These statistics are a wake-up call that despite efforts such as stimulus payments to support youth and combat the negative impacts of the pandemic, there is still a great deal of work to be done. Here are key things to keep in mind while supporting youth in their return to school this fall.
1: Mental Health Matters
- Encourage young people to express their thoughts and feelings in safe and appropriate ways.
- Help them explore and utilize a variety of coping strategies to manage their stress.
- Combat stigmas surrounding mental health with frequent and honest discussions.
- Refer to school-based or local mental health resources when possible for additional support.
2: Utilize Resources
- Remember that transportation barriers, lack of privacy, limited laundry facilities, and unreliable internet access are just a few of the barriers experienced by many students struggling with poverty. Be empathetic and understanding.
- Keep information on resources available to your community to share with students and families. In California, you can start here.
- Make sure the young people in your life know about free emergency mental health options such as Crisis Text Line. Text “HOME” to 741-741 24/7 for confidential mental health support via text messaging.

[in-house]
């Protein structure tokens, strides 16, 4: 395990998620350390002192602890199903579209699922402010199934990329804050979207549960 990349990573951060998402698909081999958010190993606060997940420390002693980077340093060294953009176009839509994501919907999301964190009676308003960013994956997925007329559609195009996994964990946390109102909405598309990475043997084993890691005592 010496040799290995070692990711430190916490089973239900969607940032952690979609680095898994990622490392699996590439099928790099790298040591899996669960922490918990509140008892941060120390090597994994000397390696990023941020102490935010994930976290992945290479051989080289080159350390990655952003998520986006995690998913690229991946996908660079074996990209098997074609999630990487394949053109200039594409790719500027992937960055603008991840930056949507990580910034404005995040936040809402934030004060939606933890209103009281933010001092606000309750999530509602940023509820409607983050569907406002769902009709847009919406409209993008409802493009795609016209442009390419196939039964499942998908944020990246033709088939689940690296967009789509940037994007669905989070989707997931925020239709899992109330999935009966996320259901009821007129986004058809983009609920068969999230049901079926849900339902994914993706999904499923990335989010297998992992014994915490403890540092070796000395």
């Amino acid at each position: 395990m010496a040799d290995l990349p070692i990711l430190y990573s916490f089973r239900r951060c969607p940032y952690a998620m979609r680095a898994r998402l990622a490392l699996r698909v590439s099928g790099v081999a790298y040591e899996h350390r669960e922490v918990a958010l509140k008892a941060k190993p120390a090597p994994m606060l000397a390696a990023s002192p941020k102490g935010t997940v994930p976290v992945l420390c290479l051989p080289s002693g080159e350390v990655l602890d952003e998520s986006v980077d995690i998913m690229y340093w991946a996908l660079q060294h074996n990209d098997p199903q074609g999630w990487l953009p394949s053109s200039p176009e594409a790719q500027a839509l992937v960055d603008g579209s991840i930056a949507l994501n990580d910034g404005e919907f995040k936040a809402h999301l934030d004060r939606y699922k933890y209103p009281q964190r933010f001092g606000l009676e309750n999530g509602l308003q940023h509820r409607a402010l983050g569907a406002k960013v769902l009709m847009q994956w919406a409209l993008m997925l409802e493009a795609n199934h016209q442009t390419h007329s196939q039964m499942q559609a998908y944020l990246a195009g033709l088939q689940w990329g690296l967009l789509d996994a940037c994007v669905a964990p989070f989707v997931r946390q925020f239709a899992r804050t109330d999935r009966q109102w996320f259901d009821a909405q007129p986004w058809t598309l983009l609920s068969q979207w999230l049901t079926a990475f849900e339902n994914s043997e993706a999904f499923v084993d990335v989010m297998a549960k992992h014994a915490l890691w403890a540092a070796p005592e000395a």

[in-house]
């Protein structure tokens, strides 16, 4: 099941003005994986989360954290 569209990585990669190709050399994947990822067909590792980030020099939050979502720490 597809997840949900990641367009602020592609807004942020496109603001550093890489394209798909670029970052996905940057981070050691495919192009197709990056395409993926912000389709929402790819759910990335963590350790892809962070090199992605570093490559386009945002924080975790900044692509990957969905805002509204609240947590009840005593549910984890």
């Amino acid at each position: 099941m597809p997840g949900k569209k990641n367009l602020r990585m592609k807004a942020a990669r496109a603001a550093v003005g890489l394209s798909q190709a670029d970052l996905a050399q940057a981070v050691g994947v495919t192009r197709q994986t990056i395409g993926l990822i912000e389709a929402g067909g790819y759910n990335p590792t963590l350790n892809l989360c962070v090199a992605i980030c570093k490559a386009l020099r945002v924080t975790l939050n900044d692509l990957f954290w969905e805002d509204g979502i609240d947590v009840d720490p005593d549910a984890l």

- Educate young people on their rights. Young people experiencing homelessness may be afraid to ask for help for fear of being prevented from attending school if they now reside out of the district. Education can open doors for youth to utilize the resources available and receive the support they need.
3: Promote Self-Care
- Getting enough quality sleep is an essential part of being prepared for educational success. Talk with the young people in your life about the physical and emotional benefits of healthy sleep habits and how to combat barriers to quality sleep.
- Young people have reported significant stress, isolation, and unwanted weight gain since the pandemic. It’s important to foster a positive view of self as a foundation for self-care. Promote self-compassion, empathy, and a growth mindset through activities like this.
- Compile a list of positive self-care ideas that youth feel might help support them. Encourage the daily practice of at least one self-care skill and model these skills for any young people in your household. Some ideas to start that conversation can be found here, but feel free to utilize any positive activities that promote stress reduction and positive self-esteem.